Are All Schools Prep Schools?

What do you think of when you hear the term "prep school?" Do you think of elite, private schools that look and act like little Ivy League colleges?

A university-preparatory school or college-preparatory school (shortened to preparatory school, prep school, or college prep) is a type of secondary school, but the term can refer to public, private independent or parochial schools primarily designed to prepare students for higher education.

But aren't all high schools preparation for college? That answer has varied over the centuries. While secondary schools were once only for middle and upper class kids who might go on to higher education, schools also went through a period of being "comprehensive" and trying to provide preparation for those going on to college, and for for those going on to a job. 

In the early 20th century, there were efforts to imitate German-style industrial education in the United States. Employers wanted wokers who were "trained" more than "educated." Teachers of high school academic subjects and some colleges thought the preparation for college was being watered down. So, vocational education emerged as a way to prepare people not planning on college to work in various jobs, such as a trade, a craft, or as a technician.

Historically, the German Gymnasium also included in its overall accelerated curriculum post secondary education at college level and the degree awarded substituted for the bachelor's degree (Baccalaureat)[1] previously awarded by a college or university so that universities in Germany became exclusively graduate schools.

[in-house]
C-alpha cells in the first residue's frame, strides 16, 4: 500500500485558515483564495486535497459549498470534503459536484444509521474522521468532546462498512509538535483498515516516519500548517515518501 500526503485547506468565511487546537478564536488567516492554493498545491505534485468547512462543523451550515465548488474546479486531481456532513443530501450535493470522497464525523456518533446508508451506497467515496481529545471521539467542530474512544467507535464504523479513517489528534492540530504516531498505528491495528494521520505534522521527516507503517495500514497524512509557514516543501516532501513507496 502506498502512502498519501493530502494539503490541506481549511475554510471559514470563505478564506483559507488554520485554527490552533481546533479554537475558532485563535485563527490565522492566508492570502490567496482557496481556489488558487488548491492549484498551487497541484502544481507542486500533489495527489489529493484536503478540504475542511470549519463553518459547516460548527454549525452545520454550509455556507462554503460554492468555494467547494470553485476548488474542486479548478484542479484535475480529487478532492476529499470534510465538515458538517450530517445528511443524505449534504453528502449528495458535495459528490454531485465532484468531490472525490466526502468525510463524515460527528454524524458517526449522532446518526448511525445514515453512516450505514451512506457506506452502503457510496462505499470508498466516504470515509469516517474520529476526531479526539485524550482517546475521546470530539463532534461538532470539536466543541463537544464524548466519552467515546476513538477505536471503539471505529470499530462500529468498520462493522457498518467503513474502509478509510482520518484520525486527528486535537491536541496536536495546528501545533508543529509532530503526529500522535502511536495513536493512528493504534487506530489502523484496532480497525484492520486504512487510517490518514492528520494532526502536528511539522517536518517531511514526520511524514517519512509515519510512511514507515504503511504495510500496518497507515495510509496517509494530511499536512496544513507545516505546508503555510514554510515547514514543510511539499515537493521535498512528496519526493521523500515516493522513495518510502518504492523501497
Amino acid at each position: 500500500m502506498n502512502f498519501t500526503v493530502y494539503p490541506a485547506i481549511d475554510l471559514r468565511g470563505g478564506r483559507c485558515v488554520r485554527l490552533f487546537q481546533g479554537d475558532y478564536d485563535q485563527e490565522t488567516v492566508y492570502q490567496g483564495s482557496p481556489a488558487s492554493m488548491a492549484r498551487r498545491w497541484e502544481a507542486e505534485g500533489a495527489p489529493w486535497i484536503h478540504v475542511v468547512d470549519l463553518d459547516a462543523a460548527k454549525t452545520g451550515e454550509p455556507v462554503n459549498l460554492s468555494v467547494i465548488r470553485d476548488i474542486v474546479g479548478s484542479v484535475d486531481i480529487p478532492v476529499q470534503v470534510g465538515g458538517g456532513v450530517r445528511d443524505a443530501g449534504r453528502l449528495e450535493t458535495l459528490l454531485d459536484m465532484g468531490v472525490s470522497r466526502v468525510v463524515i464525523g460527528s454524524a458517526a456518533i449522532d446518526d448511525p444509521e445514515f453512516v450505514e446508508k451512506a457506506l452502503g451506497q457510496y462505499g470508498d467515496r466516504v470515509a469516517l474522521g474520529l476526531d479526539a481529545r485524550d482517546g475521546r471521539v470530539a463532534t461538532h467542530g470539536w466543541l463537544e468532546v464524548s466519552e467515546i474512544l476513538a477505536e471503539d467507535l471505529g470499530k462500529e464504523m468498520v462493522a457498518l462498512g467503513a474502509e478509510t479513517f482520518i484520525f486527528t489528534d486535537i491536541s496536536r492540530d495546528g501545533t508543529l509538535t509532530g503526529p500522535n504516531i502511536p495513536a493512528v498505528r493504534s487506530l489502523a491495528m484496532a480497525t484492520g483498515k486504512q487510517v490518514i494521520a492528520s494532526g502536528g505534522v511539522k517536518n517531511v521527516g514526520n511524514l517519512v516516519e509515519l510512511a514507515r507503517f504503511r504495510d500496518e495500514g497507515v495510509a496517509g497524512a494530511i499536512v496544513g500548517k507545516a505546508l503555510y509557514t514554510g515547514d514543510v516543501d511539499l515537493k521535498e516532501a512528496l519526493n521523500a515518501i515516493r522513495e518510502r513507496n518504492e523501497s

Préparatoires aux grandes écoles (Higher School Preparatory Classes), commonly called classes prépas or prépas, are part of the French post-secondary education system. These two very intensive years (extendable to three or four years) act as a preparatory course with the main goal of training undergraduate students for enrollment in one of the grandes écoles. The workload is very demanding - between 35 and 45 contact hours a week, plus usually between 4 and 6 hours of written exams, plus between 2 and 4 hours of oral exams a week and homework filling all the remaining free time.

 

Learning Theories Into the Wild

Bloom visualized

I have been thinking about how some learning theories have gone "into the wild" in the way that some plants and animals have. People sometimes release pets, fish, birds or plants into the wild. Most of those will not survive, but some that do end up thriving to the point that they become an invasive species that harms the environment. 

Benjamin Bloom, an American educational psychologist, along with collaborators published a framework for categorizing educational goals back in 1956. That "Taxonomy of Educational Objectives" has become known simply as Bloom’s Taxonomy.

It has been taught to many students in education programs. I learned it in my undergraduate education courses. I had workshops about using it in professional development when I was a secondary school teacher. I taught workshops using it when I was doing professional development for college faculty. 

Some educators might groan at the mention of Bloom's Taxonomy because they have heard it so many times. But this framework by Bloom and his collaborators has stuck. It originally consisted of six major categories: Knowledge, Comprehension, Application, Analysis, Synthesis, and Evaluation.

The categories after Knowledge were presented as “skills and abilities,” with the understanding that knowledge was the necessary precondition for putting these skills and abilities into practice. Each category also contained subcategories set up from simple to complex and concrete to abstract.

But what has stuck as Bloom's framework and gone out into the wild are those six main categories.

Do an image search on "Bloom's Taxonomy" and you will get a wide variety of visualizations of the framework as a pyramid, stairs, wheels, pie slices. (see illustration above).